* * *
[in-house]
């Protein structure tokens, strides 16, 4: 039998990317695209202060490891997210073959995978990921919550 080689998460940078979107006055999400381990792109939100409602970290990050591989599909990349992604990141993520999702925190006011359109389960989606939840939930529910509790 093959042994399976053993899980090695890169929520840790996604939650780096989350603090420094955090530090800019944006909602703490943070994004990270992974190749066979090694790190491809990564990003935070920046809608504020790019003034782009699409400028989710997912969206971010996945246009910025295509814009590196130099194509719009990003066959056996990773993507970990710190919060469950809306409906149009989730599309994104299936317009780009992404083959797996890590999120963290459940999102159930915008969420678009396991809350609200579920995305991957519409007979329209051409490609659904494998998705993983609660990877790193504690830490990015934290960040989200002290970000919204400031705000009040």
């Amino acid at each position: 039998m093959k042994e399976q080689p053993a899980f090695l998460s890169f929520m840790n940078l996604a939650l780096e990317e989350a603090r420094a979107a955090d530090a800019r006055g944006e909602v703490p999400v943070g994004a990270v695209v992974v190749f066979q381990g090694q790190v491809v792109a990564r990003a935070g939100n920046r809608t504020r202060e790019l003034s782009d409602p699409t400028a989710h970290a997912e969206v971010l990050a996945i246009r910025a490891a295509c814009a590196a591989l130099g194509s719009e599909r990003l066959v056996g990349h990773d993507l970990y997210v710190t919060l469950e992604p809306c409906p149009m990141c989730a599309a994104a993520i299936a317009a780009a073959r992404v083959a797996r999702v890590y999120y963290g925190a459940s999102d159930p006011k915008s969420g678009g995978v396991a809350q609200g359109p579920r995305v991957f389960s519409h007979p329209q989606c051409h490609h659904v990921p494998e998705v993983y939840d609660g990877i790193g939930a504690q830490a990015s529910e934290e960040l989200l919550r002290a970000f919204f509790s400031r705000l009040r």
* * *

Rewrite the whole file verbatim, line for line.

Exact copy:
[in-house]
């Protein structure tokens, strides 16, 4: 039998990317695209202060490891997210073959995978990921919550 080689998460940078979107006055999400381990792109939100409602970290990050591989599909990349992604990141993520999702925190006011359109389960989606939840939930529910509790 093959042994399976053993899980090695890169929520840790996604939650780096989350603090420094955090530090800019944006909602703490943070994004990270992974190749066979090694790190491809990564990003935070920046809608504020790019003034782009699409400028989710997912969206971010996945246009910025295509814009590196130099194509719009990003066959056996990773993507970990710190919060469950809306409906149009989730599309994104299936317009780009992404083959797996890590999120963290459940999102159930915008969420678009396991809350609200579920995305991957519409007979329209051409490609659904494998998705993983609660990877790193504690830490990015934290960040989200002290970000919204400031705000009040």
């Amino acid at each position: 039998m093959k042994e399976q080689p053993a899980f090695l998460s890169f929520m840790n940078l996604a939650l780096e990317e989350a603090r420094a979107a955090d530090a800019r006055g944006e909602v703490p999400v943070g994004a990270v695209v992974v190749f066979q381990g090694q790190v491809v792109a990564r990003a935070g939100n920046r809608t504020r202060e790019l003034s782009d409602p699409t400028a989710h970290a997912e969206v971010l990050a996945i246009r910025a490891a295509c814009a590196a591989l130099g194509s719009e599909r990003l066959v056996g990349h990773d993507l970990y997210v710190t919060l469950e992604p809306c409906p149009m990141c989730a599309a994104a993520i299936a317009a780009a073959r992404v083959a797996r999702v890590y999120y963290g925190a459940s999102d159930p006011k915008s969420g678009g995978v396991a809350q609200g359109p579920r995305v991957f389960s519409h007979p329209q989606c051409h490609h659904v990921p494998e998705v993983y939840d609660g990877i790193g939930a504690q830490a990015s529910e934290e960040l989200l919550r002290a970000f919204f509790s400031r705000l009040r």